The ASA banned the ad on the grounds that it would lead consumers to believe that Berhad was fully committed to sustainability in all aspects of its business. The regulator believed consumers would get the impression that Berhad’s statements were more than aspirational and constituted a major shift in the company’s practices. In reality, Berhad continues to be a major emitter. The ASA determined Berhad’s current emissions are material to the message of the advertisement and that omitting them made the ad misleading.

European Scrutiny is Increasing

While the UK may no longer be part of the EU, it appears the two governing bodies see eye-to-eye on greenwashing. Five nations (the UK, Switzerland, France, Belgium, and the Netherlands) brought a challenge against soccer organization Fifa to the Swiss Fairness Commission regarding Fifa’s statement that the 2022 World Cup in Qatar was “the first fully carbon-neutral World Cup.” Fifa’s claim relied heavily on the purchase of offsets and included other aspects like electric transportation at and around the event site. However, the Swiss regulator concluded that Fifa could not substantiate these claims and barred the organization from using similar claims in the future. This is interesting because the complaining countries consist of three EU and two non-EU European nations. This indicates that Europe’s greenwashing crackdown is transcending borders as regulators across the continent are putting their foot down.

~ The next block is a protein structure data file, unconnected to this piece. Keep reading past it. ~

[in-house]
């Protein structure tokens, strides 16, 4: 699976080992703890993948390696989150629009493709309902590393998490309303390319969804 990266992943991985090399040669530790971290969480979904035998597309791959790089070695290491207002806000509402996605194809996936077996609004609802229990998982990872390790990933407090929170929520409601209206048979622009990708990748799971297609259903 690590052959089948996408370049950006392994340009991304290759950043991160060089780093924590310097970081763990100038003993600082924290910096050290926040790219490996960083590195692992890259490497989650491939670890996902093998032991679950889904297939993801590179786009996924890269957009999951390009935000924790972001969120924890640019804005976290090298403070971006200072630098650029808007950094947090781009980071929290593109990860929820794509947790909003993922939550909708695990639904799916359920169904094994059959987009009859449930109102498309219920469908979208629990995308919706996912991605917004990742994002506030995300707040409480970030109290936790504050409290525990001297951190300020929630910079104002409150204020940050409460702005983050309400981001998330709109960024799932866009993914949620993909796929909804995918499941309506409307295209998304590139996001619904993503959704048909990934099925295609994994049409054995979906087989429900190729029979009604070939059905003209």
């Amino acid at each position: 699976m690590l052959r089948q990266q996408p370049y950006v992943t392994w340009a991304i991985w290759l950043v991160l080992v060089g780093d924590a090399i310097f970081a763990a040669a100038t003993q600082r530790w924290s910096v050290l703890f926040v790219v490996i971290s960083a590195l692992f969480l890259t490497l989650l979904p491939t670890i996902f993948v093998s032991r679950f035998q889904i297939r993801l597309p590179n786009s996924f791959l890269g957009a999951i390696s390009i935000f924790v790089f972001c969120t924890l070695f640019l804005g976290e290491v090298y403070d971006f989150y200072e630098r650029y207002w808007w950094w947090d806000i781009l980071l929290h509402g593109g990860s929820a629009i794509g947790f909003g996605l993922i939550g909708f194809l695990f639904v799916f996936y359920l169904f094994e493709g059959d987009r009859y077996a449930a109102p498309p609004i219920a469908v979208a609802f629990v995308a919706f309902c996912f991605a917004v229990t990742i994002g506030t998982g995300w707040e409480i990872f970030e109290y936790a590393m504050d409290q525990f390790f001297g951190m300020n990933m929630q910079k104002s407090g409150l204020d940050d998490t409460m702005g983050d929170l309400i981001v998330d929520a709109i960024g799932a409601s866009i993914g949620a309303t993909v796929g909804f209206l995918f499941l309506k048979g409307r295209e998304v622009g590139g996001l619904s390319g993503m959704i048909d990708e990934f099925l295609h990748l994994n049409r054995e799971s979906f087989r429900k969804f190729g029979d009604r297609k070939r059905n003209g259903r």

What this Means

We’ve been covering greenwashing in several forms globally and the trend is clear. Advertising based on environmental claims is getting more difficult – particularly in the EU and the UK. The US may soon join in on the crackdown depending on how the FTC’s review of the Green Guides goes this year. I think the most interesting takeaway from these ad bans is the ASA’s approach and commitment to providing consumers with context.

Each of these ads promoted sustainability initiatives that are real, backed up by investments and data. However, the ASA focused on how these energy company’s overall business strategies meshed with the statements made in the ads. The message is clear, if you want to advertise based on environmental claims in the EU, that advertisement cannot lean solely on siloed sustainability projects and ongoing research into decarbonization. In the US, each of these ads might pass muster as being technically true or “non-actionable puffery,” but if more challenges to corporate net zero messages are brought in the US, that very well could change too. The more expansive analysis taken by the UK examines how a business’s environmental claims align with their overall operations, which will make it more difficult for heavy emitters to pass themselves off as “green” to the public.

Back to all blogs

The Editor

Zachary Barlow is a licensed attorney. He earned his JD from the University of Mississippi and has a bachelor’s in Public Policy Leadership. He practiced law at a mid-size firm and handled a wide variety of cases. During this time he assisted in overseeing compliance of a public entity and litigated contract disputes, gaining experience both in and outside of the courtroom. Zachary currently assists the editorial team by providing research and creating content on a spectrum of ESG… View Profile